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Unformatted text preview: 8 Phase 1 of the simplex method Let us summarize the method we sketched in the previous section, for finding a feasible basis for the constraint system (8.1) n X j =1 a ij x j = b i ( i = 1 , 2 , . . . , m ) x j ≥ ( j = 1 , 2 , . . . , n ) . We can assume each righthand side b i is nonnegative: otherwise we multiply the corresponding equation by 1. The idea of “Phase 1” of the simplex method is as follows: correspond ing to each constraint, introduce an “artificial variable” x n + i ≥ 0 (for i = 1 , 2 , . . . , m ), which we think of as the error in that constraint. We therefore consider the system ( S ) X j a ij x j + x n + i = b i ( i = 1 , 2 , . . . , m ) . We then try to force the values of these artificial variables x j , j > n , to zero, by using the simplex method to minimize their sum: (8.2) min n m X i =1 x n + i : ( S ) holds , x ≥ o We transform this Phase 1 problem to standard equality form by multiply ing the objective function by 1. (So the Phase I objective variable w is ∑ m i =1 x n + i .) An initial feasible tableau is readily available for this prob lem: we choose x n +1 , x n +2 , . . . , x n + m as the initial list of basic variables, and eliminate them from the top equation defining the Phase 1 objective function using row operations. We then begin the simplex method. If, after some iteration of the Phase 1 simplex method, we arrive at a tableau ( T ) where one of the new variables, x r = x n + h say, has become nonbasic, then before proceeding to the next iteration we can delete all the appearances of the artificial variable x n + h in ( T ) to obtain a system ( T ). To justify this process, notice that it is equivalent to setting x n + h = 0 throughout ( T ). Consider the effect of editing the system ( S ) by setting the variable x n + h to zero. This new system, ( S ) say, shares the key motivating property with 46 ( S ): the original system of constraints (8.1) has a feasible solution exactly when the the linear program min n X i 6 = r x n + i : ( S ) holds , x j ≥ 0 ( j = 1 , . . . , n ) , x n + i ≥ 0 ( i = 1 , . . . , m, i 6 = h ) o has a feasible solution with objective value zero, and furthermore the system ( T ) is a feasible tableau for this linear program....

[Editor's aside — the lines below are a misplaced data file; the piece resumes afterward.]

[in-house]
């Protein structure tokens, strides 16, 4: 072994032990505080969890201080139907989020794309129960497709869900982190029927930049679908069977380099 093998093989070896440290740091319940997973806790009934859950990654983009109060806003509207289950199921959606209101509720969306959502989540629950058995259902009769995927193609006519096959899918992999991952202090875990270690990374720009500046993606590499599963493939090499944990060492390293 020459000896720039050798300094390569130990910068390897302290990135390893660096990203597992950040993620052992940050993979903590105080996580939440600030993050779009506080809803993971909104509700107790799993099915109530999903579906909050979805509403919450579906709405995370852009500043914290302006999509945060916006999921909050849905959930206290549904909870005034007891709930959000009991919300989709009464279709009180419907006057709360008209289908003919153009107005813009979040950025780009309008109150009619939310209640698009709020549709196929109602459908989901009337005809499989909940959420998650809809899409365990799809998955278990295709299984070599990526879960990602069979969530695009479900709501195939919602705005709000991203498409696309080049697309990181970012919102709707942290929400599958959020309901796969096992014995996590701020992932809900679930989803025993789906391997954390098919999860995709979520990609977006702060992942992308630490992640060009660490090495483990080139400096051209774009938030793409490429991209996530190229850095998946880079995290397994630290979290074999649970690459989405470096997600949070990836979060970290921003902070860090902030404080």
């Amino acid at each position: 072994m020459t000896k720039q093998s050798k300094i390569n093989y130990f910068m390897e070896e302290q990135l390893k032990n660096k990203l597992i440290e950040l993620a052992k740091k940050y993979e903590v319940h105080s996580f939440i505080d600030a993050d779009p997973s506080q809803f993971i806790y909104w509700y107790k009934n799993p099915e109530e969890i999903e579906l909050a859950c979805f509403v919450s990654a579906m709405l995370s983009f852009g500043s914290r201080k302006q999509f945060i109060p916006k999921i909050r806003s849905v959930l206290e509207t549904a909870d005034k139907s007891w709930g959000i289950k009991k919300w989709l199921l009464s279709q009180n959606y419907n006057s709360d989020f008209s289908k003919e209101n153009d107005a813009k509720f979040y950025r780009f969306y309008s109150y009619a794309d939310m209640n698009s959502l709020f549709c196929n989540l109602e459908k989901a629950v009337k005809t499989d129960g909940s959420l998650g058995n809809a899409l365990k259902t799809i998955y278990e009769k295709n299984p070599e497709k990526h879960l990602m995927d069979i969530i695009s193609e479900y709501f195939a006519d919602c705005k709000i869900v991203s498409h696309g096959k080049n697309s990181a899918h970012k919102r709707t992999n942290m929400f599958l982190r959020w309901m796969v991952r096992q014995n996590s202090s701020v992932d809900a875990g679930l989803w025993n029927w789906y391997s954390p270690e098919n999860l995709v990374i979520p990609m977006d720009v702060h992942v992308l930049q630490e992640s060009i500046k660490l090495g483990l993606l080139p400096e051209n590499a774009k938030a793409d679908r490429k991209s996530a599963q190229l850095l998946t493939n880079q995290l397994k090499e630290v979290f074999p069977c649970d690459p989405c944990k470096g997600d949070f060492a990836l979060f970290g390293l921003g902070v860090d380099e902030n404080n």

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 '08
 TODD
 Linear Programming, Optimization, initial feasible tableau

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